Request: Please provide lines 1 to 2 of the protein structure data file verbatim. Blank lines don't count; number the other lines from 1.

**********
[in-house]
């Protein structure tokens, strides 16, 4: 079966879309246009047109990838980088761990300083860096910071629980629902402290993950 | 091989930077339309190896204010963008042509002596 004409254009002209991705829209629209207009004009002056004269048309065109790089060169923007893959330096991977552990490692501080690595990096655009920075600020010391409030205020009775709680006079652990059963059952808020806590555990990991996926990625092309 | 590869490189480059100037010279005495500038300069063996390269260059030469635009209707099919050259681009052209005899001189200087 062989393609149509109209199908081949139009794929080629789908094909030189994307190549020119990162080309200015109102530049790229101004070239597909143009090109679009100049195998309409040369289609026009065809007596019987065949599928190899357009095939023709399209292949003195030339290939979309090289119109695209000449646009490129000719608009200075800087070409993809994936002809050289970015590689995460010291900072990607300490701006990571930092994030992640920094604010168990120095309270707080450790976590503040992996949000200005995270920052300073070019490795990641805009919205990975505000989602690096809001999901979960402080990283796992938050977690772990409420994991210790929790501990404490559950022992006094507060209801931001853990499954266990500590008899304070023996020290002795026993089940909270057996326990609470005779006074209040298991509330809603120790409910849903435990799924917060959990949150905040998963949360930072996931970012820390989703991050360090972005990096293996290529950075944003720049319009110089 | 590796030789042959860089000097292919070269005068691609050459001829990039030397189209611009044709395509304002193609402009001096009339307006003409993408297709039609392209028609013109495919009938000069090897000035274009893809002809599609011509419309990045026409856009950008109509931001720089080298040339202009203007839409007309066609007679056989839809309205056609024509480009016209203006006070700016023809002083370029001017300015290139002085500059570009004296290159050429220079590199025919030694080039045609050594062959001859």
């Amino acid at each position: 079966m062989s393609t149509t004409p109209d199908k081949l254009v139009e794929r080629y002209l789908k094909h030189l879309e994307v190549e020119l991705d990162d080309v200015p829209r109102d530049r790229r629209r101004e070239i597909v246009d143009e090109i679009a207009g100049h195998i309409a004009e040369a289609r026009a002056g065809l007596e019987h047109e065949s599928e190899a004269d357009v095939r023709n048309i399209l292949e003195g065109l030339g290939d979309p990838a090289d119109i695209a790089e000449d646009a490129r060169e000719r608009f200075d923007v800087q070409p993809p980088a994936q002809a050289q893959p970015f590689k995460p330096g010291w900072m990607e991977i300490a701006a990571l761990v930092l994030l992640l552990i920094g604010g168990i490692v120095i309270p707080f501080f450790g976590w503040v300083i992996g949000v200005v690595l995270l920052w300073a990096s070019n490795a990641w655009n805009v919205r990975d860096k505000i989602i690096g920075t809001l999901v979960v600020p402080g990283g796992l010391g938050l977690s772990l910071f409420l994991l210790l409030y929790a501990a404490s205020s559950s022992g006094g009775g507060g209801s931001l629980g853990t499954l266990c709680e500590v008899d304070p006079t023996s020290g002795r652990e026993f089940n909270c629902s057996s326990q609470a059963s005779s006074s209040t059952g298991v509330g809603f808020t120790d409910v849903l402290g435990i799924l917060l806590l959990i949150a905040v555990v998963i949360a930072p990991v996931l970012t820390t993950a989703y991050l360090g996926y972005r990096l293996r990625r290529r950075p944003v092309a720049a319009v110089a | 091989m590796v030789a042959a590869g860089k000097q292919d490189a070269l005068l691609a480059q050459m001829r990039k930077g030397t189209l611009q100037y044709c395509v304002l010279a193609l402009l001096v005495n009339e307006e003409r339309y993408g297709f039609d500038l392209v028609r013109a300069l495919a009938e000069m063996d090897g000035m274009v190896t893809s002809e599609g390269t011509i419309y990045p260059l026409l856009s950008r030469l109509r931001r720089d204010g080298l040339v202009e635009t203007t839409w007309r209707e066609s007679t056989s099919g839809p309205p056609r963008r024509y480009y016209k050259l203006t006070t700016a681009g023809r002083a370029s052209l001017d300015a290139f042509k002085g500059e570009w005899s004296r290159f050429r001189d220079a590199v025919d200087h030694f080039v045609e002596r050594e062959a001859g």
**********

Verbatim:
[in-house]
């Protein structure tokens, strides 16, 4: 079966879309246009047109990838980088761990300083860096910071629980629902402290993950 | 091989930077339309190896204010963008042509002596 004409254009002209991705829209629209207009004009002056004269048309065109790089060169923007893959330096991977552990490692501080690595990096655009920075600020010391409030205020009775709680006079652990059963059952808020806590555990990991996926990625092309 | 590869490189480059100037010279005495500038300069063996390269260059030469635009209707099919050259681009052209005899001189200087 062989393609149509109209199908081949139009794929080629789908094909030189994307190549020119990162080309200015109102530049790229101004070239597909143009090109679009100049195998309409040369289609026009065809007596019987065949599928190899357009095939023709399209292949003195030339290939979309090289119109695209000449646009490129000719608009200075800087070409993809994936002809050289970015590689995460010291900072990607300490701006990571930092994030992640920094604010168990120095309270707080450790976590503040992996949000200005995270920052300073070019490795990641805009919205990975505000989602690096809001999901979960402080990283796992938050977690772990409420994991210790929790501990404490559950022992006094507060209801931001853990499954266990500590008899304070023996020290002795026993089940909270057996326990609470005779006074209040298991509330809603120790409910849903435990799924917060959990949150905040998963949360930072996931970012820390989703991050360090972005990096293996290529950075944003720049319009110089 | 590796030789042959860089000097292919070269005068691609050459001829990039030397189209611009044709395509304002193609402009001096009339307006003409993408297709039609392209028609013109495919009938000069090897000035274009893809002809599609011509419309990045026409856009950008109509931001720089080298040339202009203007839409007309066609007679056989839809309205056609024509480009016209203006006070700016023809002083370029001017300015290139002085500059570009004296290159050429220079590199025919030694080039045609050594062959001859």